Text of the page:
While all available print copies were immediately distributed to Cree classrooms, I was very fortunate to receive a copy for my own library. Perhaps at some point the team might consent to share this resource online in PDF form (we at CLN would certainly be proud to host it!)

Posted in Book News, Dictionaries and Grammars | 2 Comments

A Little Prayer of Gratitude: Solomon Ratt (th-dialect)

Photo credit: Solomon Ratt

ninanâskomon:
kotak kîsikâw î-mîthikawiyân;
î-mithwâyâyân;
î-mithwâyâcik nicawâsimisak ikwa nôsisimak;
î-kî-âstîpiyân kayâs;
î-wâpahtamân kâ-mithonâkwahk askiy
ikwa î-pihtawakwâw pithîsîsak î-nikamocik.

ᓂᓇᓈᐢᑯᒧᐣ:
ᑯᑕᐠ ᑮᓯᑳᐤ ᐄ ᒦᖨᑲᐏᔮᐣ;
ᐄ ᒥᙽᔮᔮᐣ;
ᐄ ᒥᙽᔮᒋᐠ ᓂᒐᐚᓯᒥᓴᐠ ᐃᑿ ᓅᓯᓯᒪᐠ;
ᐄ ᑮ ᐋᐢᑏᐱᔮᐣ ᑲᔮᐢ;
ᐄ ᐚᐸᐦᑕᒫᐣ ᑳ ᒥᖪᓈᑿᕽ ᐊᐢᑭᕀ
ᐃᑿ ᐄ ᐱᐦᑕᐘᒁᐤ ᐱᖩᓰᓴᐠ ᐄ ᓂᑲᒧᒋᐠ᙮

I am grateful:
to be given another day;
that I am healthy;
that my children and grandchildren are healthy;
that I sobered up long ago;
to see the beauty in the world
and hear the singing birds.

Posted in Audio (th-dialect), Prayers, Solomon Ratt | Leave a comment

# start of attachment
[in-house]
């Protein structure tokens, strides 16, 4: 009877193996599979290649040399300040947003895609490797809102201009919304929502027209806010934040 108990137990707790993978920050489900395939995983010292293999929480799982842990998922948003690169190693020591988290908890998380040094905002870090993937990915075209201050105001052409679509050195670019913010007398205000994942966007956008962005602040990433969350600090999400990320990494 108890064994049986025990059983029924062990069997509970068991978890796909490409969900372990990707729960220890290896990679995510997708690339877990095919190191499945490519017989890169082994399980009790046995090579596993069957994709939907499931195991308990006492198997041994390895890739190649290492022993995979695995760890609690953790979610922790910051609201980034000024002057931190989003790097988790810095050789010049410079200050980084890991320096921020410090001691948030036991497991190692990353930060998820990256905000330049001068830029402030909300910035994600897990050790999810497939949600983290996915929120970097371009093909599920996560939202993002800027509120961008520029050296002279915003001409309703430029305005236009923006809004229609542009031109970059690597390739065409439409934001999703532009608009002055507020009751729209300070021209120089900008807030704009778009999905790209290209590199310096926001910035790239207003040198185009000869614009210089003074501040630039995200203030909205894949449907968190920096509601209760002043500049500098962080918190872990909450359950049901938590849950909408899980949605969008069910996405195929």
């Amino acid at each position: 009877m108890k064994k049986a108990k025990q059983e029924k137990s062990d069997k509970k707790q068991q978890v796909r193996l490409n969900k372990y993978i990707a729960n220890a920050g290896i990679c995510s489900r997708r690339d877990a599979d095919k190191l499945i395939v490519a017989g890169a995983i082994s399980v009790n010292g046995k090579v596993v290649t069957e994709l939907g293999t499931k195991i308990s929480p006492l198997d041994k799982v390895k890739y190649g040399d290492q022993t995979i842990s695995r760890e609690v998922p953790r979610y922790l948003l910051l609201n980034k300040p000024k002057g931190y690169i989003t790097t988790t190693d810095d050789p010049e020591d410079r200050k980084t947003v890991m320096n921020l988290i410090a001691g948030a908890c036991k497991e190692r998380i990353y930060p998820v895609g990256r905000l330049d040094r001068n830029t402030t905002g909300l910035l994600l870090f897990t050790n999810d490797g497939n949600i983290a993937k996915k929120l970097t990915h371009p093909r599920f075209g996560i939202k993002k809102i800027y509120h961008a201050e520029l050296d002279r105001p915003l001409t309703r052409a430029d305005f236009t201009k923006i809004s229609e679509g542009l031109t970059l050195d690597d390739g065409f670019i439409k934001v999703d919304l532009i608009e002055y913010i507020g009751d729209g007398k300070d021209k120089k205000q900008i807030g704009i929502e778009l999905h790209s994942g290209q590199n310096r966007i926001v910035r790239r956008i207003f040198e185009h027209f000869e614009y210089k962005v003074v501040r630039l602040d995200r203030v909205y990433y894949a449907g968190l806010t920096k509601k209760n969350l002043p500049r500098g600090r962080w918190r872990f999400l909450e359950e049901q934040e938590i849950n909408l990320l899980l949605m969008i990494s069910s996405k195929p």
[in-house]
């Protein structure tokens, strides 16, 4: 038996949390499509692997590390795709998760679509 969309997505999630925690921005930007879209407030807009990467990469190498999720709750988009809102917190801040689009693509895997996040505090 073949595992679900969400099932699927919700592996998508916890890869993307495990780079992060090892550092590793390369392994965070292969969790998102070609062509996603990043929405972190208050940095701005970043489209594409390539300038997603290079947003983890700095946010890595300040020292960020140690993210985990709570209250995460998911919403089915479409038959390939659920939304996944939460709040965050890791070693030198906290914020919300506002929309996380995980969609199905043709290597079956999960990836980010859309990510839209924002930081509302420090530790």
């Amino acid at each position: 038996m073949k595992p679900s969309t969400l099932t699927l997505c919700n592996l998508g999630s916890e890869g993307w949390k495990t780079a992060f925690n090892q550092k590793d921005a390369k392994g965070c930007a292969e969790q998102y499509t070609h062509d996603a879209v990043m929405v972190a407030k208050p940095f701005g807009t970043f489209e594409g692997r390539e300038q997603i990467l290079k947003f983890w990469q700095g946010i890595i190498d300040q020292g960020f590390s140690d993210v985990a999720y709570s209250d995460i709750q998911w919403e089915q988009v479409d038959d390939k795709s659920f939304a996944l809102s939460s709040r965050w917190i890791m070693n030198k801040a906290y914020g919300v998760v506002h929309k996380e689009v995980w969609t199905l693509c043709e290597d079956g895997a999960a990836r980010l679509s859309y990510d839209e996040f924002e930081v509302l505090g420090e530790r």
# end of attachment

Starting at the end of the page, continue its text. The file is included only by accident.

Congratulations 2020 Grads! (audio)

Kids (of all ages) graduating this year have borne a special burden through pandemic and quarantine, home schools and unexpected distance learning. Now, as we enter the traditional season of graduation and celebration, we see our neighbours to the south convulsed in societal upheaval that (truth be told) is just as long overdue, and just as badly needed here in Canada.

We are especially proud of these 2020 graduates – at every level of education – as they reach this milestone in their collective lives. We have tremendous hope that, having survived these unique 2020 challenges, they will go on to persist, and succeed, and lead, and live well, no matter what. No matter where they’re from in the Cree language continuum, we all wish each of them long, happy years of miyo-pimâtisiwin, mîtho-pimâtisiwin, mîno-pimâtisiwin, mîlo-pimâtisiwin

The Cree Literacy Network is just a small part of a big community that embraces them all to wish them well. To help spread the good wishes, we have gathered words of congratulations from a variety of Cree teachers (each with audio), to help parents, grandparents and teachers to join us in acknowledging their achievements. Perhaps these wishes will also help you, the graduates, to congratulate one another on all you’ve made it through together, and wish each other future success.